- The Washington Times - Tuesday, February 14, 2023

Lawmakers are eager to crack down on Big Tech for its platforms’ alleged harm to kids as a growing number of senators craft proposals to change the way tech companies’ digital products interact with children.

Teenage suicide, addiction and sexual abuse are among the digital-fueled dangers that senators pinned on Big Tech during a Senate Judiciary Committee hearing Tuesday.

Sen. Richard Durbin, Illinois Democrat, held up a smartphone and said it was addictive and threatening to kids’ well-being. The judiciary committee chairman said the online world offers opportunities and benefits but also creates serious risks for children.

“In the virtual world, criminals and bullies don’t need to pick a lock or wait outside the playground to hurt our kids; they only have to lurk in the shadows online of Facebook and Snapchat,” Mr. Durbin said. “In those shadows, they can bully, intimidate, addict or sexually exploit our kids right in our own homes.”

A greater percentage of teenage girls feel sad or hopeless than at any time in the past decade, according to new data published Monday by the Centers for Disease Control and Prevention. Some 57% of teen girls surveyed by the CDC felt persistently sad or hopeless in 2021, nearly double the percentage of boys who felt similarly, according to the survey. 

A bipartisan appetite exists for new legislation to curb tech platforms and social media companies’ relationships with child users, but a primary approach has yet to emerge. 

Sen. Lindsey Graham, South Carolina Republican, said at Tuesday’s hearing that he has begun working with Sen. Elizabeth Warren, Massachusetts Democrat, on a new bill.

“We have pretty divergent political opinions, except here,” Mr. Graham said. “We have to do something, and the sooner the better. We’re going to approach this from consumer protection, we’re going to look at a digital regulatory commission that would have power to shut these sites down if they’re not doing best business practices to protect children from sexual exploitation online.”

Mr. Graham said American consumers are virtually unprotected from social media abuse, with young people the most exposed and parents feeling helpless. 

Mr. Graham and Ms. Warren are not the only bipartisan odd couple working on bills intending to better protect children on the internet. Sens. Marsha Blackburn, Tennessee Republican, and Richard Blumenthal, Connecticut Democrat, pushed a bill last year to give parents more tools to make decisions about their digital behavior. 

The Kids Online Safety Act advanced through the Senate Commerce Committee last year but failed to become law, and its bipartisan authors want to see it advance. 

“We got close last time and we almost got it through the finish line and we didn’t, so new Congress, a new start on this,” Ms. Blackburn said at the hearing. “And we’re so pleased that judiciary committee is working with us, with commerce committee, and we hope to get it on.”

Mr. Graham said more bills are being proposed on digital harm to kids than on any other subject. Sen. Josh Hawley, Missouri Republican, added a pair of proposals Tuesday, including one to impose an age restriction for kids’ social media usage.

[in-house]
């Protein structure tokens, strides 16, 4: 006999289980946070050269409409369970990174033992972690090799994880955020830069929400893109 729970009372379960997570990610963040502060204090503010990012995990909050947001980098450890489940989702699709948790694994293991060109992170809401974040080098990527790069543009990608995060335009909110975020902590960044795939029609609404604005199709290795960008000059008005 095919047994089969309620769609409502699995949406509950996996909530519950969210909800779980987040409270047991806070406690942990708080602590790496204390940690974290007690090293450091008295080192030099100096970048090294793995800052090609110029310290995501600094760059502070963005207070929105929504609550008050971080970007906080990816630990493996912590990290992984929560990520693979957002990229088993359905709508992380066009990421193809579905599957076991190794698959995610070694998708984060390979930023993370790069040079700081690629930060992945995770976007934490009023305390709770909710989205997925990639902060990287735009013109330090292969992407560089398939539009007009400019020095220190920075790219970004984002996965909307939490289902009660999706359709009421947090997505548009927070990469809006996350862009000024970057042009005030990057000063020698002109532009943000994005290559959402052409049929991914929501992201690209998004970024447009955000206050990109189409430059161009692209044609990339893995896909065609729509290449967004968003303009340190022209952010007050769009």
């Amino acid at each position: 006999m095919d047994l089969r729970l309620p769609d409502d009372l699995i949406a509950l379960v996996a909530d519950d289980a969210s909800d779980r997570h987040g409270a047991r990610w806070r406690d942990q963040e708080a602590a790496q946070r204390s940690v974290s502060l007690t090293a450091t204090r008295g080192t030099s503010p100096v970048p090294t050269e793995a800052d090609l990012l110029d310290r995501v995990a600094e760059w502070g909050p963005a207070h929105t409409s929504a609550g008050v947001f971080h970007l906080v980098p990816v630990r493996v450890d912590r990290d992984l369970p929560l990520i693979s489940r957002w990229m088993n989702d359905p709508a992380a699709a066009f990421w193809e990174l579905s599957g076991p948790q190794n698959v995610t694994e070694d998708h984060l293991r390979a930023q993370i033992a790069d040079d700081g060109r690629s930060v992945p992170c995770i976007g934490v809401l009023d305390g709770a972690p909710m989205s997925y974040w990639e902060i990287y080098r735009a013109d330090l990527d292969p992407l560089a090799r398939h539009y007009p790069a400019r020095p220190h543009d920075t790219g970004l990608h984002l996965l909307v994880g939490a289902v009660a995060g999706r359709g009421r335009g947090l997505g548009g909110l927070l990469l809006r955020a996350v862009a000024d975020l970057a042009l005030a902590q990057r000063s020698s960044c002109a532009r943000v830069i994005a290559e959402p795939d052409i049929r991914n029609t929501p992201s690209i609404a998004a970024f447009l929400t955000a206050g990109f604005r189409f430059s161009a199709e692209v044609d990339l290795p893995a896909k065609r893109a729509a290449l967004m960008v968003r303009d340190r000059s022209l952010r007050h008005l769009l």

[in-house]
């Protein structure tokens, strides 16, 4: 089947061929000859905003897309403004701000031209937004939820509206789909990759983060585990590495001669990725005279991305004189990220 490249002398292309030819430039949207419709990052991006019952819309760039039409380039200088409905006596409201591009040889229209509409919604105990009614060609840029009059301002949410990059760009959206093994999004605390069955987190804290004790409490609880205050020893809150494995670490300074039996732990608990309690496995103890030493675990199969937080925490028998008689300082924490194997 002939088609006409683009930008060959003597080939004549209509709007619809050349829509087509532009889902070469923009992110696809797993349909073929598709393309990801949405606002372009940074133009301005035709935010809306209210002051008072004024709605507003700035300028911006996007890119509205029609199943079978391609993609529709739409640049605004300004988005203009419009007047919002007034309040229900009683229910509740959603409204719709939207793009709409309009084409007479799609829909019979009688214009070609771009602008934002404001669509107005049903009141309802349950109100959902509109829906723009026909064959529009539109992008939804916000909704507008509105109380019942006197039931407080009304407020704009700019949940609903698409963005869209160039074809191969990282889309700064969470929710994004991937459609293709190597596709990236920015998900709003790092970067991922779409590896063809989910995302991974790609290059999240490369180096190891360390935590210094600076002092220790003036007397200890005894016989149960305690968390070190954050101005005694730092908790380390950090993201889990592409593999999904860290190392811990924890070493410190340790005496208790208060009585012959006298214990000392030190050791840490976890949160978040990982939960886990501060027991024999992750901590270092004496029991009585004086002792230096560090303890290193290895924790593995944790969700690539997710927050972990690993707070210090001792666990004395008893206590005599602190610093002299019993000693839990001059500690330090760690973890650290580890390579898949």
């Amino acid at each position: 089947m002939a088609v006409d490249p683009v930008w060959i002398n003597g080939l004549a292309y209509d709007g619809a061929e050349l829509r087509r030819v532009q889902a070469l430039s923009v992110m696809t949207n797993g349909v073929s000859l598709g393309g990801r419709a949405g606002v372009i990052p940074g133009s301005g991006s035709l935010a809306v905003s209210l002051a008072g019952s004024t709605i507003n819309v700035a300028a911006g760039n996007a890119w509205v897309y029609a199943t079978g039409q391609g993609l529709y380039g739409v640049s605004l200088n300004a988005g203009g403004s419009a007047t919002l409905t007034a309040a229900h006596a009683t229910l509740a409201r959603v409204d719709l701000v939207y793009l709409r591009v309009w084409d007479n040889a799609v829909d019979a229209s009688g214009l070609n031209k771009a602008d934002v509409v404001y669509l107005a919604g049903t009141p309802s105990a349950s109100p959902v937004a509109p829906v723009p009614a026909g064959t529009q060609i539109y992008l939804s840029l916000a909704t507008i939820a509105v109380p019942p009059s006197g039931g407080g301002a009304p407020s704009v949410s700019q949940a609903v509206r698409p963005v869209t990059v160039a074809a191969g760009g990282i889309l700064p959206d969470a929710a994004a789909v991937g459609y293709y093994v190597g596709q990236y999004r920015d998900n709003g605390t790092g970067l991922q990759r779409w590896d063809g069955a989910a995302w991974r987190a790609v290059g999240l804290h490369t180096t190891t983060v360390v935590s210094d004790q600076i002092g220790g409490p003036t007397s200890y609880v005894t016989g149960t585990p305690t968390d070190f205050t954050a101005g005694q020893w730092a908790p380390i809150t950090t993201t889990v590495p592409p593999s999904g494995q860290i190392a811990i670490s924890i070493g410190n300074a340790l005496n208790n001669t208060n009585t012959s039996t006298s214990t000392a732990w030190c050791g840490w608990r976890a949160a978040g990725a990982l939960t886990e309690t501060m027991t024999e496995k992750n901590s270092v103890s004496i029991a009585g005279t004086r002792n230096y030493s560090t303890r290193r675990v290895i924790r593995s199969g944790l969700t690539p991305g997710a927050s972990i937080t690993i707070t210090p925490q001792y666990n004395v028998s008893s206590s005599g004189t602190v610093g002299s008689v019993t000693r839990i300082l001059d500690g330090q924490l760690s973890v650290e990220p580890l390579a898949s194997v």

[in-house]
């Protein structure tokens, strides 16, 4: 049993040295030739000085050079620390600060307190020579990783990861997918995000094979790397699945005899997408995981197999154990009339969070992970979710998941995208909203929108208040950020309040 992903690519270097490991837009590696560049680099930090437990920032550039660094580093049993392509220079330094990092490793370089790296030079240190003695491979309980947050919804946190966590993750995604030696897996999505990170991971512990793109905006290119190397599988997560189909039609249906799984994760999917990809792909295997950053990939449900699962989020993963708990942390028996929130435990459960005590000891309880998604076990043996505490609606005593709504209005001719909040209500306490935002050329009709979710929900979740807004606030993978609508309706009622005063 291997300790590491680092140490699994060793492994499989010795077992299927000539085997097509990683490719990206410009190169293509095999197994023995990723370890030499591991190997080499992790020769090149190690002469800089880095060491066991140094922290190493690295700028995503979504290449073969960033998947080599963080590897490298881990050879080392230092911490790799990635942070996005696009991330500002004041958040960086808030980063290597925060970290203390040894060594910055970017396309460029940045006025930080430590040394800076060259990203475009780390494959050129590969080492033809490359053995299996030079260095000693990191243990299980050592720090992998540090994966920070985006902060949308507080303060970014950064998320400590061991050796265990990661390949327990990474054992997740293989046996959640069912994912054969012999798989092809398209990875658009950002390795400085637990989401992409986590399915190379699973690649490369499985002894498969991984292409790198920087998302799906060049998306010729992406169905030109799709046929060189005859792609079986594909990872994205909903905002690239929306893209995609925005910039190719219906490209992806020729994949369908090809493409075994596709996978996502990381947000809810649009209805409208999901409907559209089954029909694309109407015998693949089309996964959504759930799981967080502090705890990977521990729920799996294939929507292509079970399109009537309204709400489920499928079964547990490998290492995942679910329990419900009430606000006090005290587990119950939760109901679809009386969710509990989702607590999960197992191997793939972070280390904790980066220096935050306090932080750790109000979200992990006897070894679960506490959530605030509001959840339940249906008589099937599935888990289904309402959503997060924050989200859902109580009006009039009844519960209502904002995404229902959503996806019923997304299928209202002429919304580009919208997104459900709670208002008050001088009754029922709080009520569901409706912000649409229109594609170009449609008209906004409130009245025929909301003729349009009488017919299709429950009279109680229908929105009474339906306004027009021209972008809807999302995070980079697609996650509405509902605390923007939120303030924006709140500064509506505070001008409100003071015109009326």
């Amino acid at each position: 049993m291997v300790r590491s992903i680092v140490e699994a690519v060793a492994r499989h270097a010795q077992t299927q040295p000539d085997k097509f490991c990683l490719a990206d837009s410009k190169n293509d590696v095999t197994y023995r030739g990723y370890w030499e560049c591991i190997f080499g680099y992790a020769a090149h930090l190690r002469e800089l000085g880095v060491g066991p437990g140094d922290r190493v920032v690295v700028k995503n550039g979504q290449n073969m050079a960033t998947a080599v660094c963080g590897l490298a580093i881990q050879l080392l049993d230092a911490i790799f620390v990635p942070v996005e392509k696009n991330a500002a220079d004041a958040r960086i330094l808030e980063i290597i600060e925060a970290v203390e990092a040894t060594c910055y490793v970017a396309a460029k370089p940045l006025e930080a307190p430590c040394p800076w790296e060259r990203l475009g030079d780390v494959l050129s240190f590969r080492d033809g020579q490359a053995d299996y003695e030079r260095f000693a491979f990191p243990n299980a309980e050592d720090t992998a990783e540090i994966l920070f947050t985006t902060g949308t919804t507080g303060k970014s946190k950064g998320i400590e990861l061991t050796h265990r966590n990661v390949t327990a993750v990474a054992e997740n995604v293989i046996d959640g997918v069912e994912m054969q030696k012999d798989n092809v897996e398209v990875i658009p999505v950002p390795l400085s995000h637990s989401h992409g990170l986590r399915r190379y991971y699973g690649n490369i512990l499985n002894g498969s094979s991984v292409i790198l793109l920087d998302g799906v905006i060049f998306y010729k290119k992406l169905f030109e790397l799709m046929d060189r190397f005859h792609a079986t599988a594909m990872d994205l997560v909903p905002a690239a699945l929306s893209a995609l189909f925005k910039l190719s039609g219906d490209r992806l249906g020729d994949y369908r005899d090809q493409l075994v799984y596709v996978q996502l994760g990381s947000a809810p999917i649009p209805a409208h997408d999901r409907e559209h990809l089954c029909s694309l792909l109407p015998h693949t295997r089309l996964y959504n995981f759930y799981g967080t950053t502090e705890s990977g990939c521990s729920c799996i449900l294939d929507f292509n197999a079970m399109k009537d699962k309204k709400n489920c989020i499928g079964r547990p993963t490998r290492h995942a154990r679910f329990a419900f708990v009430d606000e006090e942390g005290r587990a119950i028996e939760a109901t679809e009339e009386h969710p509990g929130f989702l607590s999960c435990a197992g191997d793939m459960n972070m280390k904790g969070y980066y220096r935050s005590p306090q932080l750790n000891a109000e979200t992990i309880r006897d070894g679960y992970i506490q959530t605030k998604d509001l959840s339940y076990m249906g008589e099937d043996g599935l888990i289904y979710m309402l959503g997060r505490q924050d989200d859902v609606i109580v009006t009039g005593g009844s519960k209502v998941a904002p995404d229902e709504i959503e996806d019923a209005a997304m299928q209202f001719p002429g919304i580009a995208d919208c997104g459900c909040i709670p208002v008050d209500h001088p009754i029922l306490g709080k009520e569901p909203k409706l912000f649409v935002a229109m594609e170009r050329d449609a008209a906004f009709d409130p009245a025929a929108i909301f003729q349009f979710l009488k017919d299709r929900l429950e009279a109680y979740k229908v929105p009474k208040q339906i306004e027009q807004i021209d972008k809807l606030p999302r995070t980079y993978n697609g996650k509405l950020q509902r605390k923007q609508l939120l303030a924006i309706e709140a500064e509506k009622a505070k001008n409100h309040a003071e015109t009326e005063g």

The Making Age-Verification Technology Uniform, Robust and Effective (MATURE) Act would force social media platforms to verify users are age 16 or older, including by requiring platforms to collect a “scan, image or upload of government-issued identification of the individual,” according to the draft legislation. 

Not everyone believes that tech companies are the main cause of kids’ dysfunction, pointing to things like COVID-19-related restrictions from governments and parents preventing social interaction and schooling in recent years. 

Brown University assistant professor of psychiatry and human behavior Jacqueline Nesi wrote last month that social media platforms on their own do not cause mental health issues but they can exacerbate problems for kids. 

“Yes, certainly, for some teens social media might act as one stressor that contributes to a larger system of risk for mental illness,” Ms. Nesi wrote on her Techno Sapiens blog on Substack. “But does using social media, on its own, cause mental illness in teens? No.” 

The American Psychological Association told the Senate Judiciary Committee on Tuesday that pre-adulthood use of technology and social media “may be particularly concerning.” APA chief science officer Mitch Prinstein wrote to the committee that social media usage may also promote a psychological affinity for dangerous and risk-taking behavior. 

Tech companies did not make an appearance at Tuesday’s Judiciary Committee hearing, but Mr. Durbin said they would be invited to participate in the future. The committee heard testimony from advocates for new laws, including from a grieving parent whose child committed suicide after getting cyberbullied and from the National Center for Missing & Exploited Children.

In response to Mr. Durbin’s criticism, Meta said in a statement that it wants kids to be safe and touted the development of more than 30 tools to support teens and families, including providing supervisory tools for parents. The company also said it does not allow content promoting suicide, self-harm or eating disorders.

Snapchat said its users’ well-being is most important and it is constantly evaluating how to make the platform safer. The company said it uses human moderation to review content before it can reach a large audience as one tool to help reduce the spread and discovery of harmful content.

• Ryan Lovelace can be reached at rlovelace@washingtontimes.com.

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